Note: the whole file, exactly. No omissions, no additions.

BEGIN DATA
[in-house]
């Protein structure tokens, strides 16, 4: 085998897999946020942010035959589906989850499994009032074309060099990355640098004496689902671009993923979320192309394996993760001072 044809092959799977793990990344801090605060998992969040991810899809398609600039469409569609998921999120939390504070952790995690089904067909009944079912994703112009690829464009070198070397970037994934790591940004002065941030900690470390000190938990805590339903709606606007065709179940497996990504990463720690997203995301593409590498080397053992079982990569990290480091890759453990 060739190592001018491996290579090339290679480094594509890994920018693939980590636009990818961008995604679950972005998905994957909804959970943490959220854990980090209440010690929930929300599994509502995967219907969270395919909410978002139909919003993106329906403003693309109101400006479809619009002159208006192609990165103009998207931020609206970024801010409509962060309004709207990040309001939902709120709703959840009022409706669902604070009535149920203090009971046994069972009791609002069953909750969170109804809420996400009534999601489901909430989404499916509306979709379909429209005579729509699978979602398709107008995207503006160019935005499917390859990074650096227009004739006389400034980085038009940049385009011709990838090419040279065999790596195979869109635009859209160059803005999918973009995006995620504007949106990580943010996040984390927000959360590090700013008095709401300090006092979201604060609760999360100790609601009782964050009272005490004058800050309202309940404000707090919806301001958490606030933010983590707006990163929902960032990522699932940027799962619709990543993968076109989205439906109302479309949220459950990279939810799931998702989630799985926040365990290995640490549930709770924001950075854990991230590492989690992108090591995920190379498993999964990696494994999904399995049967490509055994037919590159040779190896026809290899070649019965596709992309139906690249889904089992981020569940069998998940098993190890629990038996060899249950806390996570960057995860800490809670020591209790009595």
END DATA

[in-house]
């Protein structure tokens, strides 16, 4: 085998897999946020942010035959589906989850499994009032074309060099990355640098004496689902671009993923979320192309394996993760001072 044809092959799977793990990344801090605060998992969040991810899809398609600039469409569609998921999120939390504070952790995690089904067909009944079912994703112009690829464009070198070397970037994934790591940004002065941030900690470390000190938990805590339903709606606007065709179940497996990504990463720690997203995301593409590498080397053992079982990569990290480091890759453990 060739190592001018491996290579090339290679480094594509890994920018693939980590636009990818961008995604679950972005998905994957909804959970943490959220854990980090209440010690929930929300599994509502995967219907969270395919909410978002139909919003993106329906403003693309109101400006479809619009002159208006192609990165103009998207931020609206970024801010409509962060309004709207990040309001939902709120709703959840009022409706669902604070009535149920203090009971046994069972009791609002069953909750969170109804809420996400009534999601489901909430989404499916509306979709379909429209005579729509699978979602398709107008995207503006160019935005499917390859990074650096227009004739006389400034980085038009940049385009011709990838090419040279065999790596195979869109635009859209160059803005999918973009995006995620504007949106990580943010996040984390927000959360590090700013008095709401300090006092979201604060609760999360100790609601009782964050009272005490004058800050309202309940404000707090919806301001958490606030933010983590707006990163929902960032990522699932940027799962619709990543993968076109989205439906109302479309949220459950990279939810799931998702989630799985926040365990290995640490549930709770924001950075854990991230590492989690992108090591995920190379498993999964990696494994999904399995049967490509055994037919590159040779190896026809290899070649019965596709992309139906690249889904089992981020569940069998998940098993190890629990038996060899249950806390996570960057995860800490809670020591209790009595």